The problem as it stands today: 1) the coffee maker is a little more sophisticated than their old one. It's a cuisinart thermal caraffe and, because the lid and cone are more complicated, they don't get cleaned very often. 2) somehow, they got the notion that any coffee that starts as whole beans at the point of purchase is good. That means Dunkin Donuts, which tells people how good its coffee is, and any other non-canned, unground, bean. 3) the grinder has never been used since that first pound. They just grind it at the store or the donut shop, then stick it on the shelf in the cupboard often times for months. My mother even talked about a friend who has a small refridgerator and whose husband insists on keeping a full pound of coffee in there. "What a shame, taking up so much space." 4) Blending. I was told on arriving that the "Folgers" can in the cupboard didn't have any folgers in it, so I shouldn't fear. Inside instead was a combination of, all whole-bean, store-ground, coffees including Duncan Donuts, Eight OClock, Tim Hortons, and some other supermarket kind. It's really really awful. Much worse than before I intervened.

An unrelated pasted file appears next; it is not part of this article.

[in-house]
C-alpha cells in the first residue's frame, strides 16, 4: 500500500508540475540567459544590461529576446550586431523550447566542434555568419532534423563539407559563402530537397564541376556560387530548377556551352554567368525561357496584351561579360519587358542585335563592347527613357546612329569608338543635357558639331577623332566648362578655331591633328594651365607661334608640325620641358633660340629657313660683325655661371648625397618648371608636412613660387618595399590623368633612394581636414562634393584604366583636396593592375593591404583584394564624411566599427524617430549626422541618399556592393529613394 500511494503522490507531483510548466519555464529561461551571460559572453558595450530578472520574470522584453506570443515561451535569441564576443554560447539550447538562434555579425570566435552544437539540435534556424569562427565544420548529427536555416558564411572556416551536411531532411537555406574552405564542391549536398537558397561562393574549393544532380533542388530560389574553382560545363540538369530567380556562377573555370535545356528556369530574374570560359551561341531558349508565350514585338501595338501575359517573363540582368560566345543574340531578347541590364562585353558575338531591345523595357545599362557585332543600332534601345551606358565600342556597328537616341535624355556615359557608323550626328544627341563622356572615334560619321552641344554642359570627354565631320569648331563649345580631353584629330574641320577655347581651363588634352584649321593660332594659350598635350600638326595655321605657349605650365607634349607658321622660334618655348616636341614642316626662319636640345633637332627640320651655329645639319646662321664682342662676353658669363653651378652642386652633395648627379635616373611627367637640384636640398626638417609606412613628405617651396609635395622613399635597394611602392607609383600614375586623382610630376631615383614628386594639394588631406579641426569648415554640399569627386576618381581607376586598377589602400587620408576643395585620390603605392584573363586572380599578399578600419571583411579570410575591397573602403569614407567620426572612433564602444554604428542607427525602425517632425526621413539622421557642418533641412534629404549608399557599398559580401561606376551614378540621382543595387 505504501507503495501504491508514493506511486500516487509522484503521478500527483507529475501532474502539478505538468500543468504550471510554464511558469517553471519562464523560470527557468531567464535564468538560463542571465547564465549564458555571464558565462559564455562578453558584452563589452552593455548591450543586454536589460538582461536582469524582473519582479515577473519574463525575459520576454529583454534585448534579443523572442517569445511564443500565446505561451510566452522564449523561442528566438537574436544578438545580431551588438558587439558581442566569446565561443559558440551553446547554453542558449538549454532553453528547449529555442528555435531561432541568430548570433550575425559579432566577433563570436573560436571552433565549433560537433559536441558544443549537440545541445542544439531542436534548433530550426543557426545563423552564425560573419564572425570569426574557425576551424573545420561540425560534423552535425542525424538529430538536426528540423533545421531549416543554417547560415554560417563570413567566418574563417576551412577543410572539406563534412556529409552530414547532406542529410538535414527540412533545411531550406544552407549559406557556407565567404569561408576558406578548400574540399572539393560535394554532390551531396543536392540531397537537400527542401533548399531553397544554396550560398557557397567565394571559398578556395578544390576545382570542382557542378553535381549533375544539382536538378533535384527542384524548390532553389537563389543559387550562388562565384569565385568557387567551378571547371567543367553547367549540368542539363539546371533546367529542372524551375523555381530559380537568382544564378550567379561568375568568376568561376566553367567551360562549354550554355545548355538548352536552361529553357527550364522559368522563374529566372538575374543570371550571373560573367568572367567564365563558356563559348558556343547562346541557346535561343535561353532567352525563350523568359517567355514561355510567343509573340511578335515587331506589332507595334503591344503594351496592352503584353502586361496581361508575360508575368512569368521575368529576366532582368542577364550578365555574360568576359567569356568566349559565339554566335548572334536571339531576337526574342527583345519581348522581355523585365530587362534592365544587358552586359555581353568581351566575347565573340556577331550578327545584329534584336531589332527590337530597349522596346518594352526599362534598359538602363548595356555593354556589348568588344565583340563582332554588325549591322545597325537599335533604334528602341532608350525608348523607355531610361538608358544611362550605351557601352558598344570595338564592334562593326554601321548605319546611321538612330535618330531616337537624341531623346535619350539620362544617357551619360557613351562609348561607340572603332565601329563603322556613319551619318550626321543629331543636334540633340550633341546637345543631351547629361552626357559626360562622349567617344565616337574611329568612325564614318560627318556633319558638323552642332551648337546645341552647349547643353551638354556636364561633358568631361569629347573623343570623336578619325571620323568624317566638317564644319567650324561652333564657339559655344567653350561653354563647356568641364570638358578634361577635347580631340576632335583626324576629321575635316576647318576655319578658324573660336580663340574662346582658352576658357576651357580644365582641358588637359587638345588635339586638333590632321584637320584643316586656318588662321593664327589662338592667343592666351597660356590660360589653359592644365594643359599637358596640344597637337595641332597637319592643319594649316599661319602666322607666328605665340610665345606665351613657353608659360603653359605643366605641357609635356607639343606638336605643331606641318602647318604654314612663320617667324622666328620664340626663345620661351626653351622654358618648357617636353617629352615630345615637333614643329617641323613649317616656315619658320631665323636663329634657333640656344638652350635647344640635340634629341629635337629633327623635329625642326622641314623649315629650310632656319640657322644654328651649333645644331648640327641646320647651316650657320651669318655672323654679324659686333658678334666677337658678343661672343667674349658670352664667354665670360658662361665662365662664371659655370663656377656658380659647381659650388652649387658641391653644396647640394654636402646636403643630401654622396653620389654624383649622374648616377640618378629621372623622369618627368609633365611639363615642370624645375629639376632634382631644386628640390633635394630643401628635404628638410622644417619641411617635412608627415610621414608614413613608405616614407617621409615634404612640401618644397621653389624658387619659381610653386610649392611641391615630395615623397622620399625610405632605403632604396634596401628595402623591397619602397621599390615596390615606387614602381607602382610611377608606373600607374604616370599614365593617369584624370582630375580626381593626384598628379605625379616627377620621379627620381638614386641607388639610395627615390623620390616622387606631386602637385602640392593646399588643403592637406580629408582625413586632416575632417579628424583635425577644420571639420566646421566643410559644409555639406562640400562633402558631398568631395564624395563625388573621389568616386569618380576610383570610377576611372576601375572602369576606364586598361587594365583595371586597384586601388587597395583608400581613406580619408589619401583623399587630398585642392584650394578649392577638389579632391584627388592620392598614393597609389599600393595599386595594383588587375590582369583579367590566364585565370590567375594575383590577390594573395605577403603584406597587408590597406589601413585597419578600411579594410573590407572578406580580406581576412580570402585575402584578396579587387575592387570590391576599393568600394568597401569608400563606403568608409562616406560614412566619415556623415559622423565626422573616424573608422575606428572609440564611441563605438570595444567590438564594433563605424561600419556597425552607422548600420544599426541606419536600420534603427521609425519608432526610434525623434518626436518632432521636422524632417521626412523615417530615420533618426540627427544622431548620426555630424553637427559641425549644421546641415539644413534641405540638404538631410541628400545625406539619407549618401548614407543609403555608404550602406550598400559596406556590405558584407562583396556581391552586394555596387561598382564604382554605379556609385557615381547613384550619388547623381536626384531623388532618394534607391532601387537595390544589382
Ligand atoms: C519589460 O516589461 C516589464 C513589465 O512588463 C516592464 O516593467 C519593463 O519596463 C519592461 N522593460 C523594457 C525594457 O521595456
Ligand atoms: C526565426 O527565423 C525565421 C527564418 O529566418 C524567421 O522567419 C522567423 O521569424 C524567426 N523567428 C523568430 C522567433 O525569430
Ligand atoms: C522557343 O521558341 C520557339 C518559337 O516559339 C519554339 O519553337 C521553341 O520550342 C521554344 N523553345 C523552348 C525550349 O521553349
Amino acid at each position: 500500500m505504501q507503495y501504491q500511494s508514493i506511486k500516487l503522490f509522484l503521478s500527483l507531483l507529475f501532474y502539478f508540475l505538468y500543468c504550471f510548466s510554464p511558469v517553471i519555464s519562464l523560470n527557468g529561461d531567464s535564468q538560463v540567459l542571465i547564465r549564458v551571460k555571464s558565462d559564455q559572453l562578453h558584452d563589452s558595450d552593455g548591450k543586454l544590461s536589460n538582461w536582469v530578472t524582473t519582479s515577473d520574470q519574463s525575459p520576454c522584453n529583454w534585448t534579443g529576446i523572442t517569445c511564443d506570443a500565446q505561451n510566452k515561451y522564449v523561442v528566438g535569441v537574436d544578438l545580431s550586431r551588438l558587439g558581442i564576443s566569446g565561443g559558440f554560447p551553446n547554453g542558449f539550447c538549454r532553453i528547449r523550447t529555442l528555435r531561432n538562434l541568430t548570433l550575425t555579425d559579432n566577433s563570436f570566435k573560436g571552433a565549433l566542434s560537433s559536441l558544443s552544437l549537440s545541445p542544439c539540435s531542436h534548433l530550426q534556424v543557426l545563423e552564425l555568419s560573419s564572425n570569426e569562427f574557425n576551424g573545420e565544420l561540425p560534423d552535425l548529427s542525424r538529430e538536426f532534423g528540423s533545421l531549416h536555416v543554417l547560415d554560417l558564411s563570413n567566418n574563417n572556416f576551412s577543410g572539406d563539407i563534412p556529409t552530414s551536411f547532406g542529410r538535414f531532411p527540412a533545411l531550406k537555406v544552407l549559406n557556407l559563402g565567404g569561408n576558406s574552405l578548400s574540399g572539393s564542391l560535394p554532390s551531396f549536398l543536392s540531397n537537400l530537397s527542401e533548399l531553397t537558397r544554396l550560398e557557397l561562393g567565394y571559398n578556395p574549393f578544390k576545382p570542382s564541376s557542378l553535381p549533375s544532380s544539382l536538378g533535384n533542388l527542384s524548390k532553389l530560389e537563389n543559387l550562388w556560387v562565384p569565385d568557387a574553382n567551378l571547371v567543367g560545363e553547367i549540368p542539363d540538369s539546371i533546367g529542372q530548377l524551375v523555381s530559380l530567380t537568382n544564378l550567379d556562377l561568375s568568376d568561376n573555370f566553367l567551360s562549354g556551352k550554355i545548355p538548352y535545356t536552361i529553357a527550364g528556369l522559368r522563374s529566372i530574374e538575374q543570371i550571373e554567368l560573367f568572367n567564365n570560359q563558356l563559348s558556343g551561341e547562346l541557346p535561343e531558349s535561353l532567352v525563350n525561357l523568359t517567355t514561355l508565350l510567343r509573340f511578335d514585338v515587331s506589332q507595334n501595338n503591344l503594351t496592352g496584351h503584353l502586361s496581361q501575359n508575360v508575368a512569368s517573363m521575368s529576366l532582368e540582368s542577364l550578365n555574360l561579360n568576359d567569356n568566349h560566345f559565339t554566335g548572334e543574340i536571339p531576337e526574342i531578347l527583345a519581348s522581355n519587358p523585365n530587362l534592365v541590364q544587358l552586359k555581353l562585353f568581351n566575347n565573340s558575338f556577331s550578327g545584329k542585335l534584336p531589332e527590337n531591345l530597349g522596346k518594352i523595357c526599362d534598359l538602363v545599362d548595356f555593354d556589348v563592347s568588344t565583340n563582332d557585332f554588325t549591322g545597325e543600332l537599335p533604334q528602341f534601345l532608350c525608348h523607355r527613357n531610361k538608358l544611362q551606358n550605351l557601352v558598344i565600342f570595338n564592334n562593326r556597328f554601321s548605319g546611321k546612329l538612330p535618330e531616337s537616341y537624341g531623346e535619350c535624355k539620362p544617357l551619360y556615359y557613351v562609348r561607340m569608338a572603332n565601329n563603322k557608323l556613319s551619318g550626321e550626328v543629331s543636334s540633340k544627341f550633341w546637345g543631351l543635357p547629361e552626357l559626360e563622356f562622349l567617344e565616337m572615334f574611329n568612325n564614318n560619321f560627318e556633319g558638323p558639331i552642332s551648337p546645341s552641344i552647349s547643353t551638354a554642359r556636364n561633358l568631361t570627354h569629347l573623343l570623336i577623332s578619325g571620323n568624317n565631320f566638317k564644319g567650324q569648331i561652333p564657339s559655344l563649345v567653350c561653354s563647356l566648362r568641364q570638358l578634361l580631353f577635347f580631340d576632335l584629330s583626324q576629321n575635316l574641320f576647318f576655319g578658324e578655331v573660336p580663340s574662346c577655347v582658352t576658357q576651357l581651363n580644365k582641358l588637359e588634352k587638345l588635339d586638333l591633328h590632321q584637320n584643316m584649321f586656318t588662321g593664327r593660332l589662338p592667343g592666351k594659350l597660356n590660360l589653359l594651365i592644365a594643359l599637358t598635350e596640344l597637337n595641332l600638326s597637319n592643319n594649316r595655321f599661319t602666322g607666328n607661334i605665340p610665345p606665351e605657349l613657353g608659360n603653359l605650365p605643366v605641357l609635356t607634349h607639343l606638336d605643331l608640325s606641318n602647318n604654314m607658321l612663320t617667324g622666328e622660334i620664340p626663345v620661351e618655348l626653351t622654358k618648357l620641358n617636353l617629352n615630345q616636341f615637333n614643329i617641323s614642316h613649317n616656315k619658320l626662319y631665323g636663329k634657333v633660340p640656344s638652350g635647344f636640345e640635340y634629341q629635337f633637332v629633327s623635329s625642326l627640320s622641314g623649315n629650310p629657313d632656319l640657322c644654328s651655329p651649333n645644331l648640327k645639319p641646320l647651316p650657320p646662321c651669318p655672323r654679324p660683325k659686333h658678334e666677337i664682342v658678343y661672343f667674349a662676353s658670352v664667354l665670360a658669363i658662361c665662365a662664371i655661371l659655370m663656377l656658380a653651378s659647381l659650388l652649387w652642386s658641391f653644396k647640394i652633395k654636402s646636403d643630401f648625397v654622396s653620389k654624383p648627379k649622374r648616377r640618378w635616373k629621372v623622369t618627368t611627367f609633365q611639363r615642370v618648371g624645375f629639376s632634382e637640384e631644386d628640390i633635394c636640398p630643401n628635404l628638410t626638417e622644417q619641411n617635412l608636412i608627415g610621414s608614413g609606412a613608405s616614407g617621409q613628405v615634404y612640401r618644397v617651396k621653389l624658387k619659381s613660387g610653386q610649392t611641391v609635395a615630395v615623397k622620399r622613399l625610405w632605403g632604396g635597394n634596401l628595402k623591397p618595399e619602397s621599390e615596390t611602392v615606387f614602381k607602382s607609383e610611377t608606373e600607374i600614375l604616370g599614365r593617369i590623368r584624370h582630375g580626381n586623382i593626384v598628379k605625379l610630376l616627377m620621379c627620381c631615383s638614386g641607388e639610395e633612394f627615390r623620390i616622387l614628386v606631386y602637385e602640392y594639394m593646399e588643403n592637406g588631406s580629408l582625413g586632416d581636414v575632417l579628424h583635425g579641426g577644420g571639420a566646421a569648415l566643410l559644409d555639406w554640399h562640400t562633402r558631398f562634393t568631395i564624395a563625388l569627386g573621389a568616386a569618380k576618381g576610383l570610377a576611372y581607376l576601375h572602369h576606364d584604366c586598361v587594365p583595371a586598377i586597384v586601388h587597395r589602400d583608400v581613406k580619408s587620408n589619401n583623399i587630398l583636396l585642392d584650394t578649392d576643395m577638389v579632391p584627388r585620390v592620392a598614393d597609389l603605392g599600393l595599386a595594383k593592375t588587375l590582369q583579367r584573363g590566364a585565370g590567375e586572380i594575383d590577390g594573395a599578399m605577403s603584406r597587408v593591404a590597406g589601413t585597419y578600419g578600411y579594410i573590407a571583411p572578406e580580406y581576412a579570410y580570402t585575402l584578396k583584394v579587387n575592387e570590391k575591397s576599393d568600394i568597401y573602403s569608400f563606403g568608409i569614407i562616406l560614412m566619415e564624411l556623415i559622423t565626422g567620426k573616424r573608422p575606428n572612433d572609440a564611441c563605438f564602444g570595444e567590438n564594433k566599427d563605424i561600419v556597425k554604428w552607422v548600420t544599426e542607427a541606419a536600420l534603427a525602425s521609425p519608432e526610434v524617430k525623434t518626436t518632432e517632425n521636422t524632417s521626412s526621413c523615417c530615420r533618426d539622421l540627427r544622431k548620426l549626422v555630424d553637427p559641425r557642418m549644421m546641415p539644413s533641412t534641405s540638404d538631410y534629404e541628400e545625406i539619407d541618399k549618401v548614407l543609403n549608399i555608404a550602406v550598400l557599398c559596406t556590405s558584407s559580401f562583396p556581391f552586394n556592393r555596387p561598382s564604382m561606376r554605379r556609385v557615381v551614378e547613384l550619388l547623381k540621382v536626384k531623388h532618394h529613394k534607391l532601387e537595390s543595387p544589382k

I think this is a problem without a solution. Since this is probably the worst crisis in my family right now, I just may have to let it rest and hope the coffee someday gets back to its old just bad self.

Edited by BeJam (log)

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Oh, for goodness sake, you big silly! Just make it a nice little ritual for your visits. You love you parents and you want to offer them something special, so YOU bring a small selection of beans, a pot's worth of a few different selections isn't too dear for a visit to the parents. (Not too dark a roast, mind you! We must compete with DD good grief.)